For one of their first shows back following a hiatus in the wake of longtime drummer Taylor Hawkins, the Foo Fighters are performing at Bank of New Hampshire Pavilion in May, prior to their appearance at Boston Calling. But if you didn’t get tickets when they went on sale, you’re out of luck, apparently.

In an effort to crack down on ticket resale, the venue has informed consumers that they have “turned off” the right to transfer tickets from one account to another for consumers who bought tickets to the show, taking place on May 24. It appears that the same restriction will be in place for one of the other Foo Fighters shows, taking place at Oak Mountain Amphitheatre in Birmingham, Alabama.

“Please be aware that this May 24 Foo Fighters show is completely sold out,” reads an announcement on the Bank of New Hampshire Pavilion’s website of the policy. “Please do not attempt to buy tickets from any other source. Digital ticket transfers have been disabled for this event. No other source will be able to fulfill your order.”

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Naturally, many consumers who have already purchased tickets to the event through resale marketplaces are upset to hear that the venue apparently doesn’t have any intention of allowing their purchased tickets to be transferred to their accounts for use.

“This is the most exciting thing for me this summer, so I’m really, really bummed,” said Jennifer Alba, talking to a local CBS News affiliate. “What is going to happen to those seats? All the seats that have been bought?’

Ticketmaster is reportedly planning on spinning up a restricted resale platform just for these Foo Fighters shows, which will cap the listing price at the face value. This will enable the ticketing vendor to reap a new set of transaction fees for every time the tickets are moved, while those who bought tickets and can no longer attend are stuck having to take a loss due to the marketplace restrictions on asking price. It is likely the there will also be a minimum listing price that can be charged, such as with the Bruce Springsteen concert in Tulsa – except for the elimination of competing marketplaces being able to see a lower asking price than the venue box office due to the transfer restrictions.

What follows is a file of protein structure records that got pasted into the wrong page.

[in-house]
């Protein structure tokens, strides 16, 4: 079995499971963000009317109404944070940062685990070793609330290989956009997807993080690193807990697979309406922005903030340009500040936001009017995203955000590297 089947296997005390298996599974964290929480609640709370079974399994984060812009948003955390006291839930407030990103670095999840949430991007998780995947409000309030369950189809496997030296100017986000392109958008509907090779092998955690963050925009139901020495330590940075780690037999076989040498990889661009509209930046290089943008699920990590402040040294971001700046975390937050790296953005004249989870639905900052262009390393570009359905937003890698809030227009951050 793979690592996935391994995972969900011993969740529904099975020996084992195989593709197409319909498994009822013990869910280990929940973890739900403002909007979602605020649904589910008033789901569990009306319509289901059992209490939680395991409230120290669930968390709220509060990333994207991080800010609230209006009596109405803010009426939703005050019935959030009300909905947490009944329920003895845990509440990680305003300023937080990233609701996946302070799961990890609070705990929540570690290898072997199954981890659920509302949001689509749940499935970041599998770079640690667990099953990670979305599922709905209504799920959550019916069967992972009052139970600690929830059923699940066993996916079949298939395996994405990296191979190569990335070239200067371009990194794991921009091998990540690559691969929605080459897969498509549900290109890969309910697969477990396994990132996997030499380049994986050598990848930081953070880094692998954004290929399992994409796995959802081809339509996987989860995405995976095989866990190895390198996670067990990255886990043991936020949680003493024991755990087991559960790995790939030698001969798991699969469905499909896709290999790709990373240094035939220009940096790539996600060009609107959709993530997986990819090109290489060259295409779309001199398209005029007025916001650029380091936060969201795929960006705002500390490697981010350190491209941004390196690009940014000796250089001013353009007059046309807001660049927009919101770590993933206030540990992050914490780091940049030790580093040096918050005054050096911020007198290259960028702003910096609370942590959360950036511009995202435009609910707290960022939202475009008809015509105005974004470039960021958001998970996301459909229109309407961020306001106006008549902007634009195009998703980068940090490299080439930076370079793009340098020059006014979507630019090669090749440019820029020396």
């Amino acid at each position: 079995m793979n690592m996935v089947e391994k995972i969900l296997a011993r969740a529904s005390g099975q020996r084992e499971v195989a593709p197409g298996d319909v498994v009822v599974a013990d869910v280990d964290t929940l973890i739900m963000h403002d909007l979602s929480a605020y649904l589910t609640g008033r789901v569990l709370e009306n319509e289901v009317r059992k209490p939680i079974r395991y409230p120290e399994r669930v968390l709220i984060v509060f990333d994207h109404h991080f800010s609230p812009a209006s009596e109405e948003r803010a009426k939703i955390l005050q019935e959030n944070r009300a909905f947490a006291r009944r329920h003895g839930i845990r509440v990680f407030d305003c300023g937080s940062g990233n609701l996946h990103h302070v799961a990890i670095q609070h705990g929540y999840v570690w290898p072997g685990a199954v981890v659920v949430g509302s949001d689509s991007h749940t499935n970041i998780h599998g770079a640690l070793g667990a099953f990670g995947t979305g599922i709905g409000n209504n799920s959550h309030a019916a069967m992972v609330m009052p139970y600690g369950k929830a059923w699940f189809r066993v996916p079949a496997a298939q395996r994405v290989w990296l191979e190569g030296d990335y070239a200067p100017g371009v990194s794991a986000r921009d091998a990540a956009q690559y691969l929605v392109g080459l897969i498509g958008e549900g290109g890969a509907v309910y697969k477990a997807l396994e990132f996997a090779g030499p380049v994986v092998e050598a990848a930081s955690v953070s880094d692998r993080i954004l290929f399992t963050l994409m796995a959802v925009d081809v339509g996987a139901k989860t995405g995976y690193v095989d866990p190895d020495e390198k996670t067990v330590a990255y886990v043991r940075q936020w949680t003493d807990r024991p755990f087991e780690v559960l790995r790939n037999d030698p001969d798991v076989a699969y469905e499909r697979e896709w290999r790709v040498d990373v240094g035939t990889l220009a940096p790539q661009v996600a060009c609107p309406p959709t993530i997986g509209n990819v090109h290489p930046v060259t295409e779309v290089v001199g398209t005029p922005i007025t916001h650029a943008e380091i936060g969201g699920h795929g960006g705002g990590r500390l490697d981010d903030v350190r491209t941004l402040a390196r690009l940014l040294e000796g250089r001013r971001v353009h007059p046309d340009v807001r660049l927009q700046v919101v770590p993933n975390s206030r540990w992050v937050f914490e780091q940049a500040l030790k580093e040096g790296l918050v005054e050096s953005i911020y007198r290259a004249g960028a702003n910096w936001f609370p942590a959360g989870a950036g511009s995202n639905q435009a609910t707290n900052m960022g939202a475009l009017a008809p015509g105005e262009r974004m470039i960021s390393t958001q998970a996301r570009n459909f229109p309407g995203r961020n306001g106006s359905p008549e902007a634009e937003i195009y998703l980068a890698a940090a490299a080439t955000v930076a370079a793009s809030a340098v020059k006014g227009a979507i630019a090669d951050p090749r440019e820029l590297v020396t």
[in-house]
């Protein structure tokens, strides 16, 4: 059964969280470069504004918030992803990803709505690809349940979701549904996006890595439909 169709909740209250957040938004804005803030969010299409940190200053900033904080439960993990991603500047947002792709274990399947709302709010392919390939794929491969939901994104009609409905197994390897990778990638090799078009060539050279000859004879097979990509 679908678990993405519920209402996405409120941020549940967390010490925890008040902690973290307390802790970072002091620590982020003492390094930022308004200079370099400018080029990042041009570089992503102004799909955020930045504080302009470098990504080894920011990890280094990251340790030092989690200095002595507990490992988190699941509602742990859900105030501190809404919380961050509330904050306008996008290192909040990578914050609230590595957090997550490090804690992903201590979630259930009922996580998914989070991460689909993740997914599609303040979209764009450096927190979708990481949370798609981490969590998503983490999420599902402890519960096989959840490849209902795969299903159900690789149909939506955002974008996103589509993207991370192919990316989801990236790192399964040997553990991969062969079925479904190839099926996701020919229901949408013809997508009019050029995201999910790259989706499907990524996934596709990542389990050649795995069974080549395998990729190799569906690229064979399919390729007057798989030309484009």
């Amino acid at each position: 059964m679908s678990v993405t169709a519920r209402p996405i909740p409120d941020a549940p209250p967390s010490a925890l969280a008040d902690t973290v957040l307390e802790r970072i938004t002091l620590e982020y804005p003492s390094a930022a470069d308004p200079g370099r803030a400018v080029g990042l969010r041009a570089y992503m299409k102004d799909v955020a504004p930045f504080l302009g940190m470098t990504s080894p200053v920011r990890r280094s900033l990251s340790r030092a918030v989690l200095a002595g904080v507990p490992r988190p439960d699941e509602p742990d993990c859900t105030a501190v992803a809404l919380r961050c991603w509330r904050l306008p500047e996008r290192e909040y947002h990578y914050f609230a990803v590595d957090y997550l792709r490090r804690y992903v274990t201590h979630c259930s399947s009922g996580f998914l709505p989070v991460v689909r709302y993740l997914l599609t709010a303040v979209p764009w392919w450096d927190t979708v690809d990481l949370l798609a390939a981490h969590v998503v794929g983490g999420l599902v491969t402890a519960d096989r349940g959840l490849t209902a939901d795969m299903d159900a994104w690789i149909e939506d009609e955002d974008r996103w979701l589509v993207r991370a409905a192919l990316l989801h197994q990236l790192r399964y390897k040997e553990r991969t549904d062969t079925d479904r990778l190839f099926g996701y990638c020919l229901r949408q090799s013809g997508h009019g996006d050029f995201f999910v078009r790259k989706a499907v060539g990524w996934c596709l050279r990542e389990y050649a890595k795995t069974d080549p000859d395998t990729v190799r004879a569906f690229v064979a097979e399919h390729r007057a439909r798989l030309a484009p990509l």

The ability to restrict ticket transfer is due to the increasing adoption of Ticketmaster’s mobile-only “safetix” system, which eliminates the ability to get tickets in any other format than locked into the Ticketmaster mobile app. This allows the ticketing company to tightly control access to the tickets it has sold, which critics say is designed to eliminate competition from resale marketplaces like StubHub. It was famously used to lock out fans who had purchased tickets through competing marketplaces at a Black Keys show in 2019, and has only grown in popularity after the company attempted to re-brand the anti-resale technology for COVID safety.

Such resale or transfer rights policies are against the law in six states, and under consideration in a number of others, as legislatures consider action to empower consumers against the restriction of their ability to use, sell, or give away tickets they’ve purchased. New York and Connecticut both have such consumer protections on the books, but efforts to pass national legislation such as the BOSS Act that would include transfer rights provisions have thus far failed against the well-funded Live Nation lobbying apparatus. Live Nation is currently attempting to push legislation that would allow ticket transfer rights to be eliminated across the United States.